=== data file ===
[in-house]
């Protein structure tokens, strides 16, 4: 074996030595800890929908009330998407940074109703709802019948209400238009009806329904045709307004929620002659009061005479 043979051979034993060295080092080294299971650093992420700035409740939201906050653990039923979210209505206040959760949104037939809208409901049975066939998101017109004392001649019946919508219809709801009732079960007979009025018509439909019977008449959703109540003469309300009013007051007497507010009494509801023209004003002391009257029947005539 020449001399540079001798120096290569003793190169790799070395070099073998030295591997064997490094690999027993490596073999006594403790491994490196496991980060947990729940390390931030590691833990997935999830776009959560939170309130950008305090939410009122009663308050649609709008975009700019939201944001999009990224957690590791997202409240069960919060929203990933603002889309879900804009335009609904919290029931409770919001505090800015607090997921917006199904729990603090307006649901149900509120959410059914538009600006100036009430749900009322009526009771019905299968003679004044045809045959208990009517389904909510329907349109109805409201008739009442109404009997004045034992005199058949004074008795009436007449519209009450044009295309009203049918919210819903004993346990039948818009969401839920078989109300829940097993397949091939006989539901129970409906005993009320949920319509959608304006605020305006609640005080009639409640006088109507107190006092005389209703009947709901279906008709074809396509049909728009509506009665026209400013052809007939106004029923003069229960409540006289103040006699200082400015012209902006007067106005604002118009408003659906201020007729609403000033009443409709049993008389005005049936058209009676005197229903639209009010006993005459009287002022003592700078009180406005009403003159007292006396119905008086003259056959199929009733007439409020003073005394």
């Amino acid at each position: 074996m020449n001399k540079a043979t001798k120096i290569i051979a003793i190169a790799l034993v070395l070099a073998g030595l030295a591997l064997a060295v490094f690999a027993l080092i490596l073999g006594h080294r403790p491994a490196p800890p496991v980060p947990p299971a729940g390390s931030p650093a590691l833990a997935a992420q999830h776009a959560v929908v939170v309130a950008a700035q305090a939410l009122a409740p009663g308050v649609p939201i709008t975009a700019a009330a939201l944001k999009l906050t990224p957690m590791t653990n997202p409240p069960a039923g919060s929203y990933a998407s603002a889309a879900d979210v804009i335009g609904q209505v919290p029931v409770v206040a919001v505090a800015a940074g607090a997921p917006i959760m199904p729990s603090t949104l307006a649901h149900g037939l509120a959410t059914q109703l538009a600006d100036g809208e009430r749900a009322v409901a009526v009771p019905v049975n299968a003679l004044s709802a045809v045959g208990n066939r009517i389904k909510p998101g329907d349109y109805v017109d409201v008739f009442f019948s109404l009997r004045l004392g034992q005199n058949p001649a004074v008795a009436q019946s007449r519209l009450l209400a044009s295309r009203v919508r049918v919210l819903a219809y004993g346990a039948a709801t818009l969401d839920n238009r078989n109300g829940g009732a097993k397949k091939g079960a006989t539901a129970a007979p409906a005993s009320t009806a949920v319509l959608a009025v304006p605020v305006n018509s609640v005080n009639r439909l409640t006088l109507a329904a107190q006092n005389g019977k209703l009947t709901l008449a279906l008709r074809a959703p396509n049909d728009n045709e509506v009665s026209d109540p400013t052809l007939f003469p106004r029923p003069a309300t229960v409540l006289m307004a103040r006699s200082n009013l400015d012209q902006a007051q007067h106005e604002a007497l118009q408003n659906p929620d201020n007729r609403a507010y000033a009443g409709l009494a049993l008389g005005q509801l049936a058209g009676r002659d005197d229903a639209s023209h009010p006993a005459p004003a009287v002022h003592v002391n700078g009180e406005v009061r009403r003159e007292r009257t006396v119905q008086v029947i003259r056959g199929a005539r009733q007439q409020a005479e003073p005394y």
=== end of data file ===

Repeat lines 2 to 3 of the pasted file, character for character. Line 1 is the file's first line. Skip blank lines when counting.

């Protein structure tokens, strides 16, 4: 074996030595800890929908009330998407940074109703709802019948209400238009009806329904045709307004929620002659009061005479 043979051979034993060295080092080294299971650093992420700035409740939201906050653990039923979210209505206040959760949104037939809208409901049975066939998101017109004392001649019946919508219809709801009732079960007979009025018509439909019977008449959703109540003469309300009013007051007497507010009494509801023209004003002391009257029947005539 020449001399540079001798120096290569003793190169790799070395070099073998030295591997064997490094690999027993490596073999006594403790491994490196496991980060947990729940390390931030590691833990997935999830776009959560939170309130950008305090939410009122009663308050649609709008975009700019939201944001999009990224957690590791997202409240069960919060929203990933603002889309879900804009335009609904919290029931409770919001505090800015607090997921917006199904729990603090307006649901149900509120959410059914538009600006100036009430749900009322009526009771019905299968003679004044045809045959208990009517389904909510329907349109109805409201008739009442109404009997004045034992005199058949004074008795009436007449519209009450044009295309009203049918919210819903004993346990039948818009969401839920078989109300829940097993397949091939006989539901129970409906005993009320949920319509959608304006605020305006609640005080009639409640006088109507107190006092005389209703009947709901279906008709074809396509049909728009509506009665026209400013052809007939106004029923003069229960409540006289103040006699200082400015012209902006007067106005604002118009408003659906201020007729609403000033009443409709049993008389005005049936058209009676005197229903639209009010006993005459009287002022003592700078009180406005009403003159007292006396119905008086003259056959199929009733007439409020003073005394």
């Amino acid at each position: 074996m020449n001399k540079a043979t001798k120096i290569i051979a003793i190169a790799l034993v070395l070099a073998g030595l030295a591997l064997a060295v490094f690999a027993l080092i490596l073999g006594h080294r403790p491994a490196p800890p496991v980060p947990p299971a729940g390390s931030p650093a590691l833990a997935a992420q999830h776009a959560v929908v939170v309130a950008a700035q305090a939410l009122a409740p009663g308050v649609p939201i709008t975009a700019a009330a939201l944001k999009l906050t990224p957690m590791t653990n997202p409240p069960a039923g919060s929203y990933a998407s603002a889309a879900d979210v804009i335009g609904q209505v919290p029931v409770v206040a919001v505090a800015a940074g607090a997921p917006i959760m199904p729990s603090t949104l307006a649901h149900g037939l509120a959410t059914q109703l538009a600006d100036g809208e009430r749900a009322v409901a009526v009771p019905v049975n299968a003679l004044s709802a045809v045959g208990n066939r009517i389904k909510p998101g329907d349109y109805v017109d409201v008739f009442f019948s109404l009997r004045l004392g034992q005199n058949p001649a004074v008795a009436q019946s007449r519209l009450l209400a044009s295309r009203v919508r049918v919210l819903a219809y004993g346990a039948a709801t818009l969401d839920n238009r078989n109300g829940g009732a097993k397949k091939g079960a006989t539901a129970a007979p409906a005993s009320t009806a949920v319509l959608a009025v304006p605020v305006n018509s609640v005080n009639r439909l409640t006088l109507a329904a107190q006092n005389g019977k209703l009947t709901l008449a279906l008709r074809a959703p396509n049909d728009n045709e509506v009665s026209d109540p400013t052809l007939f003469p106004r029923p003069a309300t229960v409540l006289m307004a103040r006699s200082n009013l400015d012209q902006a007051q007067h106005e604002a007497l118009q408003n659906p929620d201020n007729r609403a507010y000033a009443g409709l009494a049993l008389g005005q509801l049936a058209g009676r002659d005197d229903a639209s023209h009010p006993a005459p004003a009287v002022h003592v002391n700078g009180e406005v009061r009403r003159e007292r009257t006396v119905q008086v029947i003259r056959g199929a005539r009733q007439q409020a005479e003073p005394y």